/Making sense of investment yield, growth and median prices.

OK, if you live in Australia you are likely to have (or think you have) a good understanding of the investment property market.

With our passion for property, a day rarely goes by where we don’t have discussions about property values and markets.

When it comes to some of the number terminology, however, statistics show we may not be as conversant as we think!

In our blog, we will provide a quick (but easy to understand) lesson in numerical terminology as it relates to investment property. These are some base terms you really do need to understand if you are in, or considering the investment property market.

After all, we discuss and argue the increasing cost of a cup of coffee, but seemingly let hundreds of thousand, even millions of dollars get transacted without really knowing the fundamental numbers.

So, here we go.

Rental yield

Basically, rental yield is calculated on an investment property as you are seeking to secure income from it.

In simple terms, it is a measurement of future income on your investment and the higher the yield, the better the return you are getting.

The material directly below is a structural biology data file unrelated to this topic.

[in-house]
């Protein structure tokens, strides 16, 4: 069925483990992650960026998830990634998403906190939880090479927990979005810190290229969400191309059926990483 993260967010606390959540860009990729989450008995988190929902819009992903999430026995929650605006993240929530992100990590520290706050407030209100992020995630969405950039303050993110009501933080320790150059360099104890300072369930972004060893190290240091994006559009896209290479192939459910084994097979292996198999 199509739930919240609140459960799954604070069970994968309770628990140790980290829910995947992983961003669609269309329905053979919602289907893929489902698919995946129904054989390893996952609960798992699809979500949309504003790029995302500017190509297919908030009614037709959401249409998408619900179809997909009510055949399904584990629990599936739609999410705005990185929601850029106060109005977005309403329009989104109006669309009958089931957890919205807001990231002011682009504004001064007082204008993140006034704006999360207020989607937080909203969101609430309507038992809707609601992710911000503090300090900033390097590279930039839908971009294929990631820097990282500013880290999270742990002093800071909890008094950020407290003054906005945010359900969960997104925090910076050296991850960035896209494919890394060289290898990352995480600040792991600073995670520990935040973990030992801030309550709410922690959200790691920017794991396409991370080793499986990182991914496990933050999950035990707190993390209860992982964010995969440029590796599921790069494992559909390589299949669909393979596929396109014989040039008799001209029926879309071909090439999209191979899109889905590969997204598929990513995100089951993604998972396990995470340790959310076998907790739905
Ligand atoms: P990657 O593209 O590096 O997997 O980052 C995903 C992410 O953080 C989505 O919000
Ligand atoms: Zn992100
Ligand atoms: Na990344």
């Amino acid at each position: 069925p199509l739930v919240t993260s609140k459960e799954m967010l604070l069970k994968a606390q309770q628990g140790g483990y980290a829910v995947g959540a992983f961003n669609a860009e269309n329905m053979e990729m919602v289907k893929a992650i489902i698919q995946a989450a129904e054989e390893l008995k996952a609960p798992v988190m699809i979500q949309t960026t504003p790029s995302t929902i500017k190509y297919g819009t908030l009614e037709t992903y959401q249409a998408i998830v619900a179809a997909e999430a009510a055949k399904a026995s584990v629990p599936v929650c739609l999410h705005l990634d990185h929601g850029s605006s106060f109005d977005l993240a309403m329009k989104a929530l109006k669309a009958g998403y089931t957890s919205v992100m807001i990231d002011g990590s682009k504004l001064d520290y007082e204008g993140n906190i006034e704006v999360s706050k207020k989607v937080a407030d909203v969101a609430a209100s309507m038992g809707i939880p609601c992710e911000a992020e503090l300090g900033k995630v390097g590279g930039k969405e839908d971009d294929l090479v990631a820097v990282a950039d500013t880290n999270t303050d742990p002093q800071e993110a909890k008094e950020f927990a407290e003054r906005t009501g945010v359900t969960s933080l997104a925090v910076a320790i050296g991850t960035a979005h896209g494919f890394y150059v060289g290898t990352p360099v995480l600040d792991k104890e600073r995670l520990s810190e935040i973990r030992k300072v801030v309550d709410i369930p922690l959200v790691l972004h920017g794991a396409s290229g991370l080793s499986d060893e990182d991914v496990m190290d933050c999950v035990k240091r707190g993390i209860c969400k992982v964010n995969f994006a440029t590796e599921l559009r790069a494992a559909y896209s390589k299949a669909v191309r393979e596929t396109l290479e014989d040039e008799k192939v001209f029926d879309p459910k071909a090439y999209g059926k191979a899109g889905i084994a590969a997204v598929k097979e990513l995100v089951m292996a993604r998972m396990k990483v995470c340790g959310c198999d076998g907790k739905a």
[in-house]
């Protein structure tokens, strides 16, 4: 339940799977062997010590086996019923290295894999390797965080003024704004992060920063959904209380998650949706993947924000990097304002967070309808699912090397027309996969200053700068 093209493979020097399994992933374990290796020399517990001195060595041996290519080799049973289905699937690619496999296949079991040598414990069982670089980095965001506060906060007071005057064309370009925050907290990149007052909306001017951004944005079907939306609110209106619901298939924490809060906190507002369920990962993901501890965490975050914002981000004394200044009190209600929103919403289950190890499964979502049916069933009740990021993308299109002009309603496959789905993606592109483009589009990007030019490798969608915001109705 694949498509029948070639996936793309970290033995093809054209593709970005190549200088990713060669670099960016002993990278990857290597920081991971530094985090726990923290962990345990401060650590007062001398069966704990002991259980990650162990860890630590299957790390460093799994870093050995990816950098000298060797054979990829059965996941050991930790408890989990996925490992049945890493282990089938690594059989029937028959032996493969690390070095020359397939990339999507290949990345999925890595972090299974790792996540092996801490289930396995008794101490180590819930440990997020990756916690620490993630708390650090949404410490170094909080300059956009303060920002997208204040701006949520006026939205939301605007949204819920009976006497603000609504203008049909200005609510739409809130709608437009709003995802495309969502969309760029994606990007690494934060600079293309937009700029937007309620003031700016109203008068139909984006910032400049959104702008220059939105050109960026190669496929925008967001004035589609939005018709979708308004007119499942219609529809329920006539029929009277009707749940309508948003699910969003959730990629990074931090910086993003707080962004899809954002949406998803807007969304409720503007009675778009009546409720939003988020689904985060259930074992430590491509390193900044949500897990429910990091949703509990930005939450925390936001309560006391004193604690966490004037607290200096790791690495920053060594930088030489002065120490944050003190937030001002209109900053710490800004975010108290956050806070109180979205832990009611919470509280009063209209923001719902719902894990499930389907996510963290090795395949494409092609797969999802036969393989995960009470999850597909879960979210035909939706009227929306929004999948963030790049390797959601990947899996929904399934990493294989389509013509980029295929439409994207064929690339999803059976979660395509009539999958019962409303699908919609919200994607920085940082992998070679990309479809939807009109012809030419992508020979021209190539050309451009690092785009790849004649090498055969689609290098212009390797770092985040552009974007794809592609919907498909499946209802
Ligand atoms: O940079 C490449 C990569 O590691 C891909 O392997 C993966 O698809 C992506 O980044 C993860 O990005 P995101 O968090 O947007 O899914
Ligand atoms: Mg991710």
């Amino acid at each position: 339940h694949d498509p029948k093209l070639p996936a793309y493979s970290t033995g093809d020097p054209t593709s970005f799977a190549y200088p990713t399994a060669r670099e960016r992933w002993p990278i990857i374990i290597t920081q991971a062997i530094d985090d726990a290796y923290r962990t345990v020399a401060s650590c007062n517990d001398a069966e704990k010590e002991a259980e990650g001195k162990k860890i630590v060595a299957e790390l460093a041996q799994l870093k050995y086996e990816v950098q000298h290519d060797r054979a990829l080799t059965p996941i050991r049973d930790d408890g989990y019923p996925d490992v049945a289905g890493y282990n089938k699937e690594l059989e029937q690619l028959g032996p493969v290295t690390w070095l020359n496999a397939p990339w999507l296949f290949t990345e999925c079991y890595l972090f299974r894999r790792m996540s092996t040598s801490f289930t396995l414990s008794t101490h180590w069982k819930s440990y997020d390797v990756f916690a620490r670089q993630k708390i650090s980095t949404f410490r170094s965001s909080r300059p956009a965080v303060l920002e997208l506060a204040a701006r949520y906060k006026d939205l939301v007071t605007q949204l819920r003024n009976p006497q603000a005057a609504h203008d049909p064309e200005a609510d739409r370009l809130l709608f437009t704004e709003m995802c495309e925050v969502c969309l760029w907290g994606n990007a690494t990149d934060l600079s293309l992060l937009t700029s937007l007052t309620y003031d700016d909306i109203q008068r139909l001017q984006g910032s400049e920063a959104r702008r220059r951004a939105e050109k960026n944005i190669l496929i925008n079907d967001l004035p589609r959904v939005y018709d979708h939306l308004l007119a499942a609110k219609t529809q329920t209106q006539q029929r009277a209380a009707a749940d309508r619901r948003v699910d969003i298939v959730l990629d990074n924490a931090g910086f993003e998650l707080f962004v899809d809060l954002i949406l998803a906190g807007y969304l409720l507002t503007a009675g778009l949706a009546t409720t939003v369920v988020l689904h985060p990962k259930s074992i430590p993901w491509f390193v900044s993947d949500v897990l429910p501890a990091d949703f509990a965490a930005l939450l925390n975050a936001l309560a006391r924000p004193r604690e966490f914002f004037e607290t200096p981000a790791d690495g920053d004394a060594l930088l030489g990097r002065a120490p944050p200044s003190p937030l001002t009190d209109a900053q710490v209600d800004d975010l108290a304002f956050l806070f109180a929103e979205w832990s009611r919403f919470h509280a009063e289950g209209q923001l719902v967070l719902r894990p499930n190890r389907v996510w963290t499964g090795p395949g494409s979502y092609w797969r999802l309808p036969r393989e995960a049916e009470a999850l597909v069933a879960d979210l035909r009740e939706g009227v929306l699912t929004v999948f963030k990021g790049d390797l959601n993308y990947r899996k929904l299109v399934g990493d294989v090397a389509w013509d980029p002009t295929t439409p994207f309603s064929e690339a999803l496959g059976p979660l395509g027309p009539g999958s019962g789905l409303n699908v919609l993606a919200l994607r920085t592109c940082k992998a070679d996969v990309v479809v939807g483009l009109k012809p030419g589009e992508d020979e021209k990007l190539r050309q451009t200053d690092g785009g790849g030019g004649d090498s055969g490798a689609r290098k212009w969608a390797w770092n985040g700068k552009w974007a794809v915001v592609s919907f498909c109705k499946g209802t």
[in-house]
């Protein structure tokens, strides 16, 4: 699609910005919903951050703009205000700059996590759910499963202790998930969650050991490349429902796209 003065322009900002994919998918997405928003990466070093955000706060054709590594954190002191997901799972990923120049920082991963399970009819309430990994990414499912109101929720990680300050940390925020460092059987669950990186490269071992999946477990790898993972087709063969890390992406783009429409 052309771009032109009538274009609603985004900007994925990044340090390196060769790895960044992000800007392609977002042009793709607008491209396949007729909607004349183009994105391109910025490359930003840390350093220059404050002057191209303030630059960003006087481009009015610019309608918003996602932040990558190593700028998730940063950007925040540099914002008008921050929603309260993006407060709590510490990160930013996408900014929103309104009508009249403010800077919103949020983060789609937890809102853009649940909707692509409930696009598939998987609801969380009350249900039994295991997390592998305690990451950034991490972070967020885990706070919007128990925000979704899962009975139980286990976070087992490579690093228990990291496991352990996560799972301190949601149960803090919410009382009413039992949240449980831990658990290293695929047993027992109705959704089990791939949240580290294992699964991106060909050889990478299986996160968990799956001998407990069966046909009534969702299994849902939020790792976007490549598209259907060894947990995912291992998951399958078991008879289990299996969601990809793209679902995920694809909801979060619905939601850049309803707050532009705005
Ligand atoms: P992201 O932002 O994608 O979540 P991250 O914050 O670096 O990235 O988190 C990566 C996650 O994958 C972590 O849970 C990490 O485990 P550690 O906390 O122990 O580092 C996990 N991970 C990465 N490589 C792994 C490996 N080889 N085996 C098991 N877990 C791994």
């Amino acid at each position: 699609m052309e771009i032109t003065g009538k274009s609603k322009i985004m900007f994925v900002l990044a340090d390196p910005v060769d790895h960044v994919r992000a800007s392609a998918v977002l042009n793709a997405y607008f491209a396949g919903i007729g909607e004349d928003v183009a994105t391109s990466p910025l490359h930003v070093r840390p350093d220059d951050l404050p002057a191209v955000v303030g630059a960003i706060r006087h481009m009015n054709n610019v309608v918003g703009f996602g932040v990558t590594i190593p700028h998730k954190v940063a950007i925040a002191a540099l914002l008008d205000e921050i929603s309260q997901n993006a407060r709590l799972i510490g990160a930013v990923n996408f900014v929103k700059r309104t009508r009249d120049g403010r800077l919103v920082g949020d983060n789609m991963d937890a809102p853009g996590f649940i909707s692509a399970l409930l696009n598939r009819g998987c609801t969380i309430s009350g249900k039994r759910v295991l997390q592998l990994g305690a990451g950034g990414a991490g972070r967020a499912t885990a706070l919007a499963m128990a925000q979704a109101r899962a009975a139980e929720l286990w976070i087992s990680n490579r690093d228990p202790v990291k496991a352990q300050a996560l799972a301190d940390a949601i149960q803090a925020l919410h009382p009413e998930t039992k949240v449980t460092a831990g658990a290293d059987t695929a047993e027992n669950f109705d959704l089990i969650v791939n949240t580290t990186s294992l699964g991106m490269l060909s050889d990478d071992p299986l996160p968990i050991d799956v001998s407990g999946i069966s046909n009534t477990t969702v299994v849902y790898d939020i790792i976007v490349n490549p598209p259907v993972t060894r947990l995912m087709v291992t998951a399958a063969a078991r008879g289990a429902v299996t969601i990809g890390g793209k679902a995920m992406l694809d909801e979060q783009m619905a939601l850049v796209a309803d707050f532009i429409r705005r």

It is generally calculated annually as a percentage on the investment cost or market value and has nothing to do with a capital gain on a property.

To calculate your rental yield, simply take the weekly rental amount and multiply by 52 weeks – so a full year. You then divide this by the current property value and then multiply by 100.

For example.

  1. Current rent:   $500 a week
  2. Annual rent: $500 x 52 weeks = $26,000
  3. Current property value: $600,000
  4. Rent divided by property value: $26,000 / $600,000 = 0.043 per cent
  5. Rental yield: 0.043 x 100 =  4.3 per cent

Remember these figures will change if the rent or property value changes – but the same formula will apply.

Investment property growth

This is typically calculated as a capital growth –  the percentage increase in the price of your property over time; or rental yield –  the increase in your rental return over time.

For our purposes, we won’t look at the tax implications of these two growth vehicles.